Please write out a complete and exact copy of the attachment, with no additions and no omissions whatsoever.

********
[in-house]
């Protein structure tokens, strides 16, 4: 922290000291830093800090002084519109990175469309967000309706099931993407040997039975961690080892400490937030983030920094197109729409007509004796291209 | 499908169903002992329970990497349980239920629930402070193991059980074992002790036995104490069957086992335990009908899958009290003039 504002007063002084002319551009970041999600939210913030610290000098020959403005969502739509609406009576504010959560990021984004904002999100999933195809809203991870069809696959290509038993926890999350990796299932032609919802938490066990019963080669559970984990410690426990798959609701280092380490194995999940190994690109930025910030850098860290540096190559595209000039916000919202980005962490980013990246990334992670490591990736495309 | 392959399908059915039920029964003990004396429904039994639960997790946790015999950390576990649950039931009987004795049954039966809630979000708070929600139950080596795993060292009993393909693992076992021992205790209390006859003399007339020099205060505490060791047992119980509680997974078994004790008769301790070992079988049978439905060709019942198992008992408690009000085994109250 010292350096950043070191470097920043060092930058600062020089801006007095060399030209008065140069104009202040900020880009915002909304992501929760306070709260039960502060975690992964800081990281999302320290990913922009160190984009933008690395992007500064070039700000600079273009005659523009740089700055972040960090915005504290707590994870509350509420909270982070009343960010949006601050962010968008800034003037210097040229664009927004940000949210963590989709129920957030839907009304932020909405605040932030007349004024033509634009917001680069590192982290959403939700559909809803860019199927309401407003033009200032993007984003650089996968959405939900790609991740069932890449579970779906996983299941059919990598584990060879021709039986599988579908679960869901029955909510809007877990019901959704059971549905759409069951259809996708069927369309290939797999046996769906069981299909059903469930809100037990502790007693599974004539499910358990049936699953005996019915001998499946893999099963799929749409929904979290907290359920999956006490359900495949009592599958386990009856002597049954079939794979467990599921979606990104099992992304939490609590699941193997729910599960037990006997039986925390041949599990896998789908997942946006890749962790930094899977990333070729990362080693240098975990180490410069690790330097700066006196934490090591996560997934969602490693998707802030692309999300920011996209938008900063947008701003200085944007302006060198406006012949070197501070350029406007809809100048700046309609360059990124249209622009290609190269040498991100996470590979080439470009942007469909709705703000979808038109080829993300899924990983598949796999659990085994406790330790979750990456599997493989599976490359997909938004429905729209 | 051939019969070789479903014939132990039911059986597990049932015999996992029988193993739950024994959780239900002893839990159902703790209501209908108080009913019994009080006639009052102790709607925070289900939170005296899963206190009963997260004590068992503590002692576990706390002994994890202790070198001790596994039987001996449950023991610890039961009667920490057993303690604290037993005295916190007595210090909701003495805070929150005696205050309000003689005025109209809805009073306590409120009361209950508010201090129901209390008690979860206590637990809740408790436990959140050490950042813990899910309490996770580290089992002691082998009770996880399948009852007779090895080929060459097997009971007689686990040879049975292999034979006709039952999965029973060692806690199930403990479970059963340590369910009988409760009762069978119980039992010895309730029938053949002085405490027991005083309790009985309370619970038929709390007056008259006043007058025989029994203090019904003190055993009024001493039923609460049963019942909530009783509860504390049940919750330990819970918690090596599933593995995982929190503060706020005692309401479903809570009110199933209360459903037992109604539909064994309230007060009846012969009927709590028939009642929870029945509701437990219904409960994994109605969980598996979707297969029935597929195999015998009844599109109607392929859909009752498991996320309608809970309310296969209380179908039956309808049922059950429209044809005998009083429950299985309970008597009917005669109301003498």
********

[in-house]
């Protein structure tokens, strides 16, 4: 922290000291830093800090002084519109990175469309967000309706099931993407040997039975961690080892400490937030983030920094197109729409007509004796291209 | 499908169903002992329970990497349980239920629930402070193991059980074992002790036995104490069957086992335990009908899958009290003039 504002007063002084002319551009970041999600939210913030610290000098020959403005969502739509609406009576504010959560990021984004904002999100999933195809809203991870069809696959290509038993926890999350990796299932032609919802938490066990019963080669559970984990410690426990798959609701280092380490194995999940190994690109930025910030850098860290540096190559595209000039916000919202980005962490980013990246990334992670490591990736495309 | 392959399908059915039920029964003990004396429904039994639960997790946790015999950390576990649950039931009987004795049954039966809630979000708070929600139950080596795993060292009993393909693992076992021992205790209390006859003399007339020099205060505490060791047992119980509680997974078994004790008769301790070992079988049978439905060709019942198992008992408690009000085994109250 010292350096950043070191470097920043060092930058600062020089801006007095060399030209008065140069104009202040900020880009915002909304992501929760306070709260039960502060975690992964800081990281999302320290990913922009160190984009933008690395992007500064070039700000600079273009005659523009740089700055972040960090915005504290707590994870509350509420909270982070009343960010949006601050962010968008800034003037210097040229664009927004940000949210963590989709129920957030839907009304932020909405605040932030007349004024033509634009917001680069590192982290959403939700559909809803860019199927309401407003033009200032993007984003650089996968959405939900790609991740069932890449579970779906996983299941059919990598584990060879021709039986599988579908679960869901029955909510809007877990019901959704059971549905759409069951259809996708069927369309290939797999046996769906069981299909059903469930809100037990502790007693599974004539499910358990049936699953005996019915001998499946893999099963799929749409929904979290907290359920999956006490359900495949009592599958386990009856002597049954079939794979467990599921979606990104099992992304939490609590699941193997729910599960037990006997039986925390041949599990896998789908997942946006890749962790930094899977990333070729990362080693240098975990180490410069690790330097700066006196934490090591996560997934969602490693998707802030692309999300920011996209938008900063947008701003200085944007302006060198406006012949070197501070350029406007809809100048700046309609360059990124249209622009290609190269040498991100996470590979080439470009942007469909709705703000979808038109080829993300899924990983598949796999659990085994406790330790979750990456599997493989599976490359997909938004429905729209 | 051939019969070789479903014939132990039911059986597990049932015999996992029988193993739950024994959780239900002893839990159902703790209501209908108080009913019994009080006639009052102790709607925070289900939170005296899963206190009963997260004590068992503590002692576990706390002994994890202790070198001790596994039987001996449950023991610890039961009667920490057993303690604290037993005295916190007595210090909701003495805070929150005696205050309000003689005025109209809805009073306590409120009361209950508010201090129901209390008690979860206590637990809740408790436990959140050490950042813990899910309490996770580290089992002691082998009770996880399948009852007779090895080929060459097997009971007689686990040879049975292999034979006709039952999965029973060692806690199930403990479970059963340590369910009988409760009762069978119980039992010895309730029938053949002085405490027991005083309790009985309370619970038929709390007056008259006043007058025989029994203090019904003190055993009024001493039923609460049963019942909530009783509860504390049940919750330990819970918690090596599933593995995982929190503060706020005692309401479903809570009110199933209360459903037992109604539909064994309230007060009846012969009927709590028939009642929870029945509701437990219904409960994994109605969980598996979707297969029935597929195999015998009844599109109607392929859909009752498991996320309608809970309310296969209380179908039956309808049922059950429209044809005998009083429950299985309970008597009917005669109301003498």